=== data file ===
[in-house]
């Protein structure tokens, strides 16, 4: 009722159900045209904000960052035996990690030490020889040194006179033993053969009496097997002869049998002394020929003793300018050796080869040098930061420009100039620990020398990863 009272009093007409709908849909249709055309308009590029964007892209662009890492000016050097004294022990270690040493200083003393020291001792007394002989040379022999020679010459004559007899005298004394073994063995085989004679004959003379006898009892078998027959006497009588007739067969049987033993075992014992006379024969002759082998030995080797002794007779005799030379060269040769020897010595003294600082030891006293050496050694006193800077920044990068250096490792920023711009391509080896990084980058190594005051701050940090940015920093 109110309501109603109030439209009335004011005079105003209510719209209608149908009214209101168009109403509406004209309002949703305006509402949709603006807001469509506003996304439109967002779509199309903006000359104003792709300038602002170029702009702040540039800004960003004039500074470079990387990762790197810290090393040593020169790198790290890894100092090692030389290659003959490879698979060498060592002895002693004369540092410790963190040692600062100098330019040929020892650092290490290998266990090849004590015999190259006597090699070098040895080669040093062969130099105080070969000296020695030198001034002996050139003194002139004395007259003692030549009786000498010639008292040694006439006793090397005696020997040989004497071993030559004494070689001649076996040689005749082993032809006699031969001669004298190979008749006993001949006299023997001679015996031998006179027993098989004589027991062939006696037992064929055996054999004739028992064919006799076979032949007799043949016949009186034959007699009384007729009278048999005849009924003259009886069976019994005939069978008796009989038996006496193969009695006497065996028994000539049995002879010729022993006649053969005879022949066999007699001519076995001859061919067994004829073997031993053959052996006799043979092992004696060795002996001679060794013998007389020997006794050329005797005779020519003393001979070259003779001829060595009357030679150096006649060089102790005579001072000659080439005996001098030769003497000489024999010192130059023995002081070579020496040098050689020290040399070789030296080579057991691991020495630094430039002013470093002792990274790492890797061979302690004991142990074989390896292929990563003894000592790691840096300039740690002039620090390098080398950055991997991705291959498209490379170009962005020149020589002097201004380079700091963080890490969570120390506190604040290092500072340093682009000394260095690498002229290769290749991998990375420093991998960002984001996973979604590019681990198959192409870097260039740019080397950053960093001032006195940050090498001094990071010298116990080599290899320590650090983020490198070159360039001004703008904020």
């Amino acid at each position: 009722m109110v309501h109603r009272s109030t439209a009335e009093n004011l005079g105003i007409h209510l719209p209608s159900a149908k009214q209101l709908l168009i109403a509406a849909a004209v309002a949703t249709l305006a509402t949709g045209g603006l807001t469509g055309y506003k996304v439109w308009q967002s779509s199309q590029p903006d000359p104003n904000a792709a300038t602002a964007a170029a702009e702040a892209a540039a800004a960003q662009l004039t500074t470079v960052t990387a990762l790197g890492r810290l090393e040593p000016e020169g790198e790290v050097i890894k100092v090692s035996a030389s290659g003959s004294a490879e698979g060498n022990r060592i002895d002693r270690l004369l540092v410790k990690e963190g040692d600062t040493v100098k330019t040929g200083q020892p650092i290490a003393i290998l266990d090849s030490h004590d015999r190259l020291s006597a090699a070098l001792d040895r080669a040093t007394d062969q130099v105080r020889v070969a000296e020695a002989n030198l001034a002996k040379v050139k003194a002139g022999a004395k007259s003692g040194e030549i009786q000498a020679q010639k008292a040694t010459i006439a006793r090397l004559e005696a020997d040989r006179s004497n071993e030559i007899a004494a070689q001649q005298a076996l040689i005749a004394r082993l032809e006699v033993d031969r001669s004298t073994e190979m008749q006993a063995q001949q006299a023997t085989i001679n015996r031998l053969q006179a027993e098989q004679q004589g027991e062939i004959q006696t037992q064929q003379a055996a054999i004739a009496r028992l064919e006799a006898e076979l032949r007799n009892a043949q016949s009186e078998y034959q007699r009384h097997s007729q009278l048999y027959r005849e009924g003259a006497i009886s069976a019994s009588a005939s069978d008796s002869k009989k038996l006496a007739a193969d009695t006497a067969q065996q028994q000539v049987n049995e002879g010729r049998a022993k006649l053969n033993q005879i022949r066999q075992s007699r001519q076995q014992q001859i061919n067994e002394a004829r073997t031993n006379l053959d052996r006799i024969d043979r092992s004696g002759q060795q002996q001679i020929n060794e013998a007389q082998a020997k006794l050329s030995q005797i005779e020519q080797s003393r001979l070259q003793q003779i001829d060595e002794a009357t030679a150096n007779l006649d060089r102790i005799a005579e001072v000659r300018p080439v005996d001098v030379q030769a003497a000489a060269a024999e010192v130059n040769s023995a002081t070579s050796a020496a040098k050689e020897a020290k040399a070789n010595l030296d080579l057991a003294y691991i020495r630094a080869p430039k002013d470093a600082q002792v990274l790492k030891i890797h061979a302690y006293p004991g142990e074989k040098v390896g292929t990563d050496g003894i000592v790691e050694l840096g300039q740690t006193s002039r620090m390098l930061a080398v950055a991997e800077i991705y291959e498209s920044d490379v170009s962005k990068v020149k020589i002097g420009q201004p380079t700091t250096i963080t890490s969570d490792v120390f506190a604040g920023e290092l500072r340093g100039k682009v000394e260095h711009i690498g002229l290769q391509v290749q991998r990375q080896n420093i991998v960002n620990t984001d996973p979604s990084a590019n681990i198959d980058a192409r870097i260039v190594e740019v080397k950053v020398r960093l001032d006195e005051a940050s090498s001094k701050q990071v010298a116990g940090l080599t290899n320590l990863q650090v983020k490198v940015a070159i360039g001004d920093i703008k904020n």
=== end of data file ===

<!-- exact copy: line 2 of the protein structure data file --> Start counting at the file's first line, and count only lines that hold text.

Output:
């Protein structure tokens, strides 16, 4: 009722159900045209904000960052035996990690030490020889040194006179033993053969009496097997002869049998002394020929003793300018050796080869040098930061420009100039620990020398990863 009272009093007409709908849909249709055309308009590029964007892209662009890492000016050097004294022990270690040493200083003393020291001792007394002989040379022999020679010459004559007899005298004394073994063995085989004679004959003379006898009892078998027959006497009588007739067969049987033993075992014992006379024969002759082998030995080797002794007779005799030379060269040769020897010595003294600082030891006293050496050694006193800077920044990068250096490792920023711009391509080896990084980058190594005051701050940090940015920093 109110309501109603109030439209009335004011005079105003209510719209209608149908009214209101168009109403509406004209309002949703305006509402949709603006807001469509506003996304439109967002779509199309903006000359104003792709300038602002170029702009702040540039800004960003004039500074470079990387990762790197810290090393040593020169790198790290890894100092090692030389290659003959490879698979060498060592002895002693004369540092410790963190040692600062100098330019040929020892650092290490290998266990090849004590015999190259006597090699070098040895080669040093062969130099105080070969000296020695030198001034002996050139003194002139004395007259003692030549009786000498010639008292040694006439006793090397005696020997040989004497071993030559004494070689001649076996040689005749082993032809006699031969001669004298190979008749006993001949006299023997001679015996031998006179027993098989004589027991062939006696037992064929055996054999004739028992064919006799076979032949007799043949016949009186034959007699009384007729009278048999005849009924003259009886069976019994005939069978008796009989038996006496193969009695006497065996028994000539049995002879010729022993006649053969005879022949066999007699001519076995001859061919067994004829073997031993053959052996006799043979092992004696060795002996001679060794013998007389020997006794050329005797005779020519003393001979070259003779001829060595009357030679150096006649060089102790005579001072000659080439005996001098030769003497000489024999010192130059023995002081070579020496040098050689020290040399070789030296080579057991691991020495630094430039002013470093002792990274790492890797061979302690004991142990074989390896292929990563003894000592790691840096300039740690002039620090390098080398950055991997991705291959498209490379170009962005020149020589002097201004380079700091963080890490969570120390506190604040290092500072340093682009000394260095690498002229290769290749991998990375420093991998960002984001996973979604590019681990198959192409870097260039740019080397950053960093001032006195940050090498001094990071010298116990080599290899320590650090983020490198070159360039001004703008904020």